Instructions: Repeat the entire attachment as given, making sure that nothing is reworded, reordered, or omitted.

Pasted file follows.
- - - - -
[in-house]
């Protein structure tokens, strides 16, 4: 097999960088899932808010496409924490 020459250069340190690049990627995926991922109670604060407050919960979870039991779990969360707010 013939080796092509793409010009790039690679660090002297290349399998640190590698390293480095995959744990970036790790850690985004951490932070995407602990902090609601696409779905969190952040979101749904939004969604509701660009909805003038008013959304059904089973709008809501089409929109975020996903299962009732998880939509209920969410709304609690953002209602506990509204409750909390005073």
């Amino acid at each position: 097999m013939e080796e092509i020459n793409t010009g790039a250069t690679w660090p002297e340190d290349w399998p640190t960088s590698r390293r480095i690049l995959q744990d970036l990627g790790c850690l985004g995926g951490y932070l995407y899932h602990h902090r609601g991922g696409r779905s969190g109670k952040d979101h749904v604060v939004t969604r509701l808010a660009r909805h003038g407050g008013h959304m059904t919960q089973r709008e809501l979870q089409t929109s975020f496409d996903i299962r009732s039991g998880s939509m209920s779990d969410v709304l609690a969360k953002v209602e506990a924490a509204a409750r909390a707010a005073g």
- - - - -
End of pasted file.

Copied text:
[in-house]
């Protein structure tokens, strides 16, 4: 097999960088899932808010496409924490 020459250069340190690049990627995926991922109670604060407050919960979870039991779990969360707010 013939080796092509793409010009790039690679660090002297290349399998640190590698390293480095995959744990970036790790850690985004951490932070995407602990902090609601696409779905969190952040979101749904939004969604509701660009909805003038008013959304059904089973709008809501089409929109975020996903299962009732998880939509209920969410709304609690953002209602506990509204409750909390005073």
């Amino acid at each position: 097999m013939e080796e092509i020459n793409t010009g790039a250069t690679w660090p002297e340190d290349w399998p640190t960088s590698r390293r480095i690049l995959q744990d970036l990627g790790c850690l985004g995926g951490y932070l995407y899932h602990h902090r609601g991922g696409r779905s969190g109670k952040d979101h749904v604060v939004t969604r509701l808010a660009r909805h003038g407050g008013h959304m059904t919960q089973r709008e809501l979870q089409t929109s975020f496409d996903i299962r009732s039991g998880s939509m209920s779990d969410v709304l609690a969360k953002v209602e506990a924490a509204a409750r909390a707010a005073g």